“Vee-Jay: The Definitive Collection” (Shout! Factory), a recent four-CD box that surveys the label’s singles, balances Vee-Jay’s biggest hits with its more obscure curiosities. A single listen clearly illustrates Abner’s super-sized ambition.

“It wasn’t the fact it had so many different genres, but it didn’t grow properly,” said Shout! Factory Marketing Director Michael Ribas, who also compiled the collection. “The big problem was Abner ran the label as an indie mom and pop label even thought it signed major acts like The Beatles and The Four Seasons.”

Meet the Beatles

Vee-Jay and The Beatles is one of the most unlikely partnerships in recording history.

The group ended up releasing its first 16 singles, starting with “Please Please Me” and “Ask Me Why,” on Vee-Jay starting in 1963, a year before Beatlemania swept the U.S. and the band arrived to screaming crowds in New York City. How an unknown pop band from Liverpool ended up on a black-owned independent Chicago label specializing in R&B is mostly due to Paul Marshall, a New York lawyer who represented both Vee-Jay and EMI, the London company that signed the band to Parlophone, its subsidiary. One year earlier, Vee-Jay had signed a licensing agreement that granted EMI rights to press and distribute Vee-Jay records outside the U.S. In return, Vee-Jay was routinely offered EMI artists to expose to U.S. audiences. In 1962, the deal paid off: Vee-Jay had a hit with British singer Frank Ifield, making EMI very happy.

That same year, EMI was positioning The Beatles to follow Ifield’s success. But the band kept getting the turned down by Capitol Records, EMI’s U.S. subsidiary that had the right of first refusal to any of its parent company’s British imports. Capitol chief Dave Dexter disliked John Lennon’s harmonica playing, so Marshall brokered an agreement with Vee-Jay, which leased the singles for the U.S. market.

Vee-Jay wasn’t sure what to do with The Beatles (it misspelled the band’s name — “The Beattles” — on its pressings), which resulted in limited releases and scarce promotion. “Please Please Me” sold poorly as did “From Me To You,” which followed a few months later. Instead, Abner’s priority was The Four Seasons, then basking in the success of number one hits like “Big Girls Don’t Cry” and “Walk Like a Man.”

Beatlemania was only months away, but Vee-Jay was crumbling. A prolific gambler, Abner borrowed company money to pay massive debts, leaving Vee-Jay unable to pay full royalties to its artists, despite selling millions of records. The label was ordered to cease-and-desist pressing Beatles records and by the time U.S. teenagers were screaming their brains out at airports and concert halls, Vee-Jay had relinquished its future rights to the Beatles over to Capitol. Vee-Jay continued releasing the 16 singles it owned the rights to during 1964, but the company’s losses were too great and it declared bankruptcy two years later.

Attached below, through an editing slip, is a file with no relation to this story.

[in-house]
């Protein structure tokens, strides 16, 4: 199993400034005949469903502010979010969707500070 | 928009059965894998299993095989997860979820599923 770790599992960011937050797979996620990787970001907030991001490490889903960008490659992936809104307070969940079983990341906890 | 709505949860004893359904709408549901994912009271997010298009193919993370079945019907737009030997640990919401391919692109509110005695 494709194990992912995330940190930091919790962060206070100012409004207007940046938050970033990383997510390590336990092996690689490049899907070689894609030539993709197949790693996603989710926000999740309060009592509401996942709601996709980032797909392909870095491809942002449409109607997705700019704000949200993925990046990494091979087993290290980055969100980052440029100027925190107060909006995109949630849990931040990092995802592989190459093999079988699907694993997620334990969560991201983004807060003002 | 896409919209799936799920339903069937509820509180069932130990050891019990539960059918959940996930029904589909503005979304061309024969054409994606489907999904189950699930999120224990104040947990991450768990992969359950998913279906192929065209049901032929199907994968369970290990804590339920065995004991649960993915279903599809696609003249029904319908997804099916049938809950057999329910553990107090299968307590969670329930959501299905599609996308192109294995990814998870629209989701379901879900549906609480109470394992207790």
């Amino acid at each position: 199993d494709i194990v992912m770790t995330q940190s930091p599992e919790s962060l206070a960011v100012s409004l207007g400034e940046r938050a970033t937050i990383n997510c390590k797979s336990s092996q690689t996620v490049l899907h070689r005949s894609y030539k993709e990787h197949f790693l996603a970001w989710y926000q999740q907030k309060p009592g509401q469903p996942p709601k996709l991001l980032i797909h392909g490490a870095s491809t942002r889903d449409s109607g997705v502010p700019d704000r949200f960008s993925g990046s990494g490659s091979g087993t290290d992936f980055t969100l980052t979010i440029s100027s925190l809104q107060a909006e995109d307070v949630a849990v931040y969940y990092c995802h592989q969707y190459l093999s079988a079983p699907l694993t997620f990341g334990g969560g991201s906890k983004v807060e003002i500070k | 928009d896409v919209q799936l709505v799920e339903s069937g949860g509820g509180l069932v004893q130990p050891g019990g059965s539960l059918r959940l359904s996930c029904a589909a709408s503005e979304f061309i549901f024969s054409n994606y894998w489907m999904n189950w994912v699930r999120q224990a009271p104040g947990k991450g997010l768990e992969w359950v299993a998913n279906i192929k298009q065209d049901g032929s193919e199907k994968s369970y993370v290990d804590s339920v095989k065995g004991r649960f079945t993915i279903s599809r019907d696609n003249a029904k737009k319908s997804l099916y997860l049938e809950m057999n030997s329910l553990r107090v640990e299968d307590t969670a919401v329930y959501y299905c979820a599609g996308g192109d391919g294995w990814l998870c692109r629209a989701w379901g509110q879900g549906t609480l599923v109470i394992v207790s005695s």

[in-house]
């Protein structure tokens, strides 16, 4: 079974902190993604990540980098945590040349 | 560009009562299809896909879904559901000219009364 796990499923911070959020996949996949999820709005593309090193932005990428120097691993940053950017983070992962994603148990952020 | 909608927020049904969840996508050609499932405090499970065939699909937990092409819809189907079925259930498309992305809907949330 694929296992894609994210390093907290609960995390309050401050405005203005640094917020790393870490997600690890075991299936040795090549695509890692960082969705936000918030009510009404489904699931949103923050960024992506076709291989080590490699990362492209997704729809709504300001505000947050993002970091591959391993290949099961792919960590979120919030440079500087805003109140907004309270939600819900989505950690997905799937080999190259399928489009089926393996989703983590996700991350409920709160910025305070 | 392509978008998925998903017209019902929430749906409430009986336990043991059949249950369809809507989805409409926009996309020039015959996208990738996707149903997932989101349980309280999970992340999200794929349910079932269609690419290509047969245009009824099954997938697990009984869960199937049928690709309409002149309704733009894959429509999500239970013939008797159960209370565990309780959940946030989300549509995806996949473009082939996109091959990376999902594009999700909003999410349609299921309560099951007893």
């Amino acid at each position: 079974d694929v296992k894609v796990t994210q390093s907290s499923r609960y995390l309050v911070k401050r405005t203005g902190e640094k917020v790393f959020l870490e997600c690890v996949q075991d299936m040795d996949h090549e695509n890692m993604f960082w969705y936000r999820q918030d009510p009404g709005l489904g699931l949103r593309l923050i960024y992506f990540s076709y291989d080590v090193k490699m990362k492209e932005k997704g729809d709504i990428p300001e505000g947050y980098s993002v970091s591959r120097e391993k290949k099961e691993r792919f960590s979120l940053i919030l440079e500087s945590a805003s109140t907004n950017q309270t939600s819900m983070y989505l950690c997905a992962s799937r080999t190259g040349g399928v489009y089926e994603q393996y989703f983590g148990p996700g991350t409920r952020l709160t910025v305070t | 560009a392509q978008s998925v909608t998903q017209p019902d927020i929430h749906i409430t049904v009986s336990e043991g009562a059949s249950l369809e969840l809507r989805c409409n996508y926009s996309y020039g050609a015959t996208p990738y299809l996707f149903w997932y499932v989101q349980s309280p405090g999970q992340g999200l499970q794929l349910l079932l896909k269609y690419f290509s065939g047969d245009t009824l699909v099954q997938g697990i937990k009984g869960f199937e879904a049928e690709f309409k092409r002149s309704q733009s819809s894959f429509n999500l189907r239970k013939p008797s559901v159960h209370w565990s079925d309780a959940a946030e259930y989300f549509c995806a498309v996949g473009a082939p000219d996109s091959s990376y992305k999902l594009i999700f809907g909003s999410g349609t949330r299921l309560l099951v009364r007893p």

“Abner was a promotional genius but he also single-handedly brought the company down,” said Bruce Spizer, the author of many Beatles books including, “The Beatles On Vee-Jay” (498 Productions). “Vee-Jay was never able to recover from that.”

Slow fade

Vee-Jay’s brief, but massive, commercial success was never rivaled by any of its Chicago peers. Yet in the years that followed, its catalog faded from record bins along with its story.

According to Pruter, the British Invasion improperly positioned Chicago as a center for blues music, which diminished its rich legacy of soul music and doo-wop. “If you look at the history of popular music in Chicago, they were selling a lot more than blues,” he said.

Vee-Jay’s principals returned to their former lives — Vivian Bracken to the radio microphone and Jimmy Bracken to behind the counter at another record store in Gary — but they died a few years later. Through the years, the label’s catalog was passed around among holding companies, preventing its chances of being reissued and remaining in the public eye.

“Its sad. Once it stopped being a recording center, everyone forgot about Chicago,” said Ribas. “Vee-Jay is similar to other post-War labels like Motown, Stax and Atlantic, but the one difference is it didn’t really find a larger corporate home where it could be taken care of.”

The label also suffered from the wide scope of its success. Embracing so many genres put Vee-Jay “all over the map,” Ribas said. “It’s hard to find someone who loves every single thing Vee-Jay put out while it’s easy to say ‘I’m a Motown fan’ or ‘I love Chess blues’.”

Along with the current box, Shout! Factory plans to issue best-of collections of notable Vee-Jay artists through the end of the year including two proper albums: “Jimmy Reed at Carnegie Hall” and “I’m John Lee Hooker.” Also in the works are plans to license its catalog for film and television soundtracks.

With time comes an unexpected footnote on race. In 1993, Pruter’s research revealed that, despite its reputation as the first black-owned record label before Motown, Vee-Jay was partially financed by Art Sheridan, a white Chicago nightclub owner who chose to remain a silent partner, following the invisible rules of segregation. Looking back, his veiled participation demonstrates that no matter how well blacks and whites worked as equals in the recording studio, outside those doors remained, for the time at least, a critical divide.